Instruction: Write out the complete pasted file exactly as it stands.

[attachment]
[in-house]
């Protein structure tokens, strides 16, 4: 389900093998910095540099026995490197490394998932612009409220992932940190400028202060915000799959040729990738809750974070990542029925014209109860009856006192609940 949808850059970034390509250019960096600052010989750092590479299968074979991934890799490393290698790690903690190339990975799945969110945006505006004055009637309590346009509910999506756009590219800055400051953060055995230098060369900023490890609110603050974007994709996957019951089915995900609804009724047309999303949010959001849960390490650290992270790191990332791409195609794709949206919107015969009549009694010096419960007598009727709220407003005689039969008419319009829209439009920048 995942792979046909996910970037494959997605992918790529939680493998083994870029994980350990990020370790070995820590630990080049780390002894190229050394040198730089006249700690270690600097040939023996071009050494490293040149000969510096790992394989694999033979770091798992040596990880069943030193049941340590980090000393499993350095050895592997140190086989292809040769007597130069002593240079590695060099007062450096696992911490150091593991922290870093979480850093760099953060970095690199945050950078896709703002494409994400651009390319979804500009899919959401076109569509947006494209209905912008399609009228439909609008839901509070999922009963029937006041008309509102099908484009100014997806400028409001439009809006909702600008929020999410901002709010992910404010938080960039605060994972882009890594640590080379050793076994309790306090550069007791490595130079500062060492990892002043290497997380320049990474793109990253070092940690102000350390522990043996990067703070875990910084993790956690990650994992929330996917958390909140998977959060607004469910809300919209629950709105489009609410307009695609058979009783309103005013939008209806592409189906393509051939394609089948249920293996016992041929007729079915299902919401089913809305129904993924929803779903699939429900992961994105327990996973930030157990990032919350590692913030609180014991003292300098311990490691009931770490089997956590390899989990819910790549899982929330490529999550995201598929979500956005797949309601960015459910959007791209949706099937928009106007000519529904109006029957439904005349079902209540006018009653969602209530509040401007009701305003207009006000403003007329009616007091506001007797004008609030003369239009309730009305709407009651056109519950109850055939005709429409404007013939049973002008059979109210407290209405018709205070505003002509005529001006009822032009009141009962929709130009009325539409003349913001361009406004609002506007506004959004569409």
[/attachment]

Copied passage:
[in-house]
């Protein structure tokens, strides 16, 4: 389900093998910095540099026995490197490394998932612009409220992932940190400028202060915000799959040729990738809750974070990542029925014209109860009856006192609940 949808850059970034390509250019960096600052010989750092590479299968074979991934890799490393290698790690903690190339990975799945969110945006505006004055009637309590346009509910999506756009590219800055400051953060055995230098060369900023490890609110603050974007994709996957019951089915995900609804009724047309999303949010959001849960390490650290992270790191990332791409195609794709949206919107015969009549009694010096419960007598009727709220407003005689039969008419319009829209439009920048 995942792979046909996910970037494959997605992918790529939680493998083994870029994980350990990020370790070995820590630990080049780390002894190229050394040198730089006249700690270690600097040939023996071009050494490293040149000969510096790992394989694999033979770091798992040596990880069943030193049941340590980090000393499993350095050895592997140190086989292809040769007597130069002593240079590695060099007062450096696992911490150091593991922290870093979480850093760099953060970095690199945050950078896709703002494409994400651009390319979804500009899919959401076109569509947006494209209905912008399609009228439909609008839901509070999922009963029937006041008309509102099908484009100014997806400028409001439009809006909702600008929020999410901002709010992910404010938080960039605060994972882009890594640590080379050793076994309790306090550069007791490595130079500062060492990892002043290497997380320049990474793109990253070092940690102000350390522990043996990067703070875990910084993790956690990650994992929330996917958390909140998977959060607004469910809300919209629950709105489009609410307009695609058979009783309103005013939008209806592409189906393509051939394609089948249920293996016992041929007729079915299902919401089913809305129904993924929803779903699939429900992961994105327990996973930030157990990032919350590692913030609180014991003292300098311990490691009931770490089997956590390899989990819910790549899982929330490529999550995201598929979500956005797949309601960015459910959007791209949706099937928009106007000519529904109006029957439904005349079902209540006018009653969602209530509040401007009701305003207009006000403003007329009616007091506001007797004008609030003369239009309730009305709407009651056109519950109850055939005709429409404007013939049973002008059979109210407290209405018709205070505003002509005529001006009822032009009141009962929709130009009325539409003349913001361009406004609002506007506004959004569409």